Here is a list of some of my favorite tools for professional cake baking, filling, torting, carving, building, assembling and construction.
The best kind of cake pan is deep enough that it can be used both for baking and filling layer cakes. For home baking, I like these round removable bottom pans and square removable bottom pans. For commercial baking, a better investment is solid round cake pans and solid square cake pans. Read more about this topic here: Best Cake Pans to Buy.
The heating core is a tool that helps radiate heat into the center of large or deep cakes, reducing baking time and allowing for a more even rise and a more evenly baked cake. Read more about it here: How to Bake Cakes with a Heating Core.
A large wood lazy susan is cheaper than a professional baker’s turntable but works just as well for carving and decorating shapes. I like how it sits low to the table, which allows for optimal control. It also acts like a cutting board against the knife. Because it’s compact, it’s easy to store when not in use.
This heavy duty professional cake turntable with cast aluminum stand is the kind most commonly found in bakeries. The weight of it keeps the base well-grounded. The smooth, level spin helps achieve a perfect frosted finish.
I often use inverted pizza pans as the platforms for cakes that are in process. I also use scraps of corrugate but I like the pizza pans better because they don’t bend, warp, or get soggy and they can be reused over and over. They essentially act as extensions of the cake wheel. I like this 12″ pizza pan.
In commercial bakeries, every tier of every cake gets paired with a cardboard base that is the same shape/size of the intended result. For example a 7” round cake gets paired with a 7” round cardboard. In cases where the cake is oddly shaped, we cut a custom cardboard base with a serrated knife. This is not part of the presentation as it will never show. The cardboard lends support and functionality to each tier of the cake throughout the process of construction, decoration and assembly.
Wood dowels are my preference when it comes to internal cake supports. The kind I use the most Wilton 12″ long, 1/4″ diameter bamboo rods. They are stiffer than most kinds of wood and cut more cleanly as well. This is my go-to dowel for both short vertical supports and long pointed supports. Read more about this method here: How to Use Wood Dowels in Stacked Cakes.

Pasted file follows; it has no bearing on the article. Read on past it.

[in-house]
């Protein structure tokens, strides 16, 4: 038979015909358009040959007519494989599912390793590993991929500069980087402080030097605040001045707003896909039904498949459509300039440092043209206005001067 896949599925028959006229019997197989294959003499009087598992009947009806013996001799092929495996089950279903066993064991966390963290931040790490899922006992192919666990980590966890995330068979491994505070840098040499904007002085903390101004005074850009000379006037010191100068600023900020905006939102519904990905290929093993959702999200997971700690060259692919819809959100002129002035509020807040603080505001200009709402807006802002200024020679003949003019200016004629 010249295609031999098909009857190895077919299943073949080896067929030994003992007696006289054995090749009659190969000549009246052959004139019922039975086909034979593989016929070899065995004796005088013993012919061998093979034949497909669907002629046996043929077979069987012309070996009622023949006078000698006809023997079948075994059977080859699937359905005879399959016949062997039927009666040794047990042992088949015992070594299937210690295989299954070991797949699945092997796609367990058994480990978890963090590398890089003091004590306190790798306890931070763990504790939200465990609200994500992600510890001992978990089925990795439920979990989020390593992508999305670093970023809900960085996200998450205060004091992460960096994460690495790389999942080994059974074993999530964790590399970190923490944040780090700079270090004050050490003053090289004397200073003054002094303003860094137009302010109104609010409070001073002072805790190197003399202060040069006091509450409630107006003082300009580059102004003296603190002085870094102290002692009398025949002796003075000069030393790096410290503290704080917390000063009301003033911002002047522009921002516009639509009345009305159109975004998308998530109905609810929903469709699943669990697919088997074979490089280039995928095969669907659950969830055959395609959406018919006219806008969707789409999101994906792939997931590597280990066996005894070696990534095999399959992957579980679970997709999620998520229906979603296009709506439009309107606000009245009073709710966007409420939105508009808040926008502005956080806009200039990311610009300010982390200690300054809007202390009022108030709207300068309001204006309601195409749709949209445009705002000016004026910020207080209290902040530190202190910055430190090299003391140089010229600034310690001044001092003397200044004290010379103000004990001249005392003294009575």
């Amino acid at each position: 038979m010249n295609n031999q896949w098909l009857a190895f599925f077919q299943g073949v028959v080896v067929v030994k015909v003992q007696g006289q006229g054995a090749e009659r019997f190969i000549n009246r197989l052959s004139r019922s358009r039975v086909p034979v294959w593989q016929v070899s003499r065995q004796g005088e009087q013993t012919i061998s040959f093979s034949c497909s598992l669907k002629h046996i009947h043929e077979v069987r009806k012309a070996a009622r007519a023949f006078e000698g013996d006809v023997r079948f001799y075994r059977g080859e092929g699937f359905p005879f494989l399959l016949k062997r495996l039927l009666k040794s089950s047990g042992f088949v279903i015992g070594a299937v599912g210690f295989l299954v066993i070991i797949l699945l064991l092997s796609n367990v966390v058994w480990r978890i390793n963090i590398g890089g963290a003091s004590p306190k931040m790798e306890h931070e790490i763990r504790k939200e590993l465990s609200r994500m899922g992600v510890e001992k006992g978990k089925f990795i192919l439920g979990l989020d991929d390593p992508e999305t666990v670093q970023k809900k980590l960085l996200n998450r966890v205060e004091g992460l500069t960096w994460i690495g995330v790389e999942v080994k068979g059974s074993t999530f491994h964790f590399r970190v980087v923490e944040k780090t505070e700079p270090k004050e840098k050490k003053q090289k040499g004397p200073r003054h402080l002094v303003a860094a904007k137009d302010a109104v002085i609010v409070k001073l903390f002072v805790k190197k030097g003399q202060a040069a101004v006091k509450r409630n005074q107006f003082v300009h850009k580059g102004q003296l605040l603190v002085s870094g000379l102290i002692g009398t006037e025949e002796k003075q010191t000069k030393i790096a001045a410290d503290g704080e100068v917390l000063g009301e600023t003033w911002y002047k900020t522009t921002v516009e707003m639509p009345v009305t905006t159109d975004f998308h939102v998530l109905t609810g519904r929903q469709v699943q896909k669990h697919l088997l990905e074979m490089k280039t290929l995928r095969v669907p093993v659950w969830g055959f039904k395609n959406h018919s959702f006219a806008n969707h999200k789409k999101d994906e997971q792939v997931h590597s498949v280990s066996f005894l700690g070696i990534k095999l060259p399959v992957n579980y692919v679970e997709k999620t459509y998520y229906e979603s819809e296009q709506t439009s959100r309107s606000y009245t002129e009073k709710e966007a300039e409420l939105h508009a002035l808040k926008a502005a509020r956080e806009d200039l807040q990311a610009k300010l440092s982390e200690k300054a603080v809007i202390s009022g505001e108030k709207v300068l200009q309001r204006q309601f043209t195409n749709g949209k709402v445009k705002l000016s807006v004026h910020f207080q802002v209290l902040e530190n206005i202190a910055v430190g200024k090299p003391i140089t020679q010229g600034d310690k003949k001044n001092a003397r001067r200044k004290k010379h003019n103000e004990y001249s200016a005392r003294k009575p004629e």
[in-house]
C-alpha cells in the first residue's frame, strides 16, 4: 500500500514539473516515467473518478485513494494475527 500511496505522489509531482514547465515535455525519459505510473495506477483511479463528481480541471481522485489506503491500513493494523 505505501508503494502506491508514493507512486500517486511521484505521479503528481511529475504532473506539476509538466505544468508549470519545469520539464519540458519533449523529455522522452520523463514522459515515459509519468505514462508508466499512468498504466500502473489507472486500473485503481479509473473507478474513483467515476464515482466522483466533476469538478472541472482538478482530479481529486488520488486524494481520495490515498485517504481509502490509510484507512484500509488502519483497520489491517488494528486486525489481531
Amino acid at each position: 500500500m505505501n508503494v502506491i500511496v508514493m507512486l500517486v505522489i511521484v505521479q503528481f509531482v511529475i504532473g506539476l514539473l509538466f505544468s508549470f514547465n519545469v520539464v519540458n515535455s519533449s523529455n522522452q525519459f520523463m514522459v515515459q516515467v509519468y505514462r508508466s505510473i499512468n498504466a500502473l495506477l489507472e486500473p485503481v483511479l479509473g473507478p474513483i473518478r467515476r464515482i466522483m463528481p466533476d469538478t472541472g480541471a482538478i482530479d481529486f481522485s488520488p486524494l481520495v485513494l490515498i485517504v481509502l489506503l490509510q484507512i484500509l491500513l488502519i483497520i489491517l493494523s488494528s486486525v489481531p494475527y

When adding thicker dowels to a cake, it’s imperative to first remove the cylinder of cake that will be displaced by the wood. If you don’t core out a spot for thick dowels, the pressure of the added volume risks cracking the cake. I like this set of four different sized corers, which can accommodate a variety of different sized dowels.
For building tall cakes, I use acetate, a type of sturdy plastic that comes in sheets or rolls. Acetate is often used in bakeries to make chocolate decorations or to serve as a protective wrap for naked cakes. Read more about how I use it here: How to Make Tall Layer Cakes.
For slicing cake layers, I like this long serrated knife with a wide and thin blade.
Offset Serrated Knife
For carving sculpted cakes, I like this offset serrated knife.
The bench scraper is my preferred tool for frosting the sides of cakes – especially square cakes. It also works great for making rough cuts during the cake sculpting process.
Small and Medium Offset Spatulas
The small offset spatula is a useful tool for applying crumb coats on smaller cakes, sculpted cakes, or highly contoured cakes. It’s also handy for leveling off dry ingredients in measuring spoons, for lifting small cakes, and for maneuvering cake decorations.
The medium offset spatula is the best general frosting tool. It is especially compatible for frosting medium and large sized standard-shaped cakes (cylinder, square, rectangle tiers). It also works well for lifting and transferring larger sized tiers.
Flexible Measuring Tape
Sure you can whip out a calculator and punch in ∏ * d or the sum of all 4 sides to determine what length of modeling chocolate swag or print pattern is required to wrap a cake tier but that only works on round and square cakes. Flexible measuring tape, found anywhere that sells fabric supplies, conforms to all shapes.
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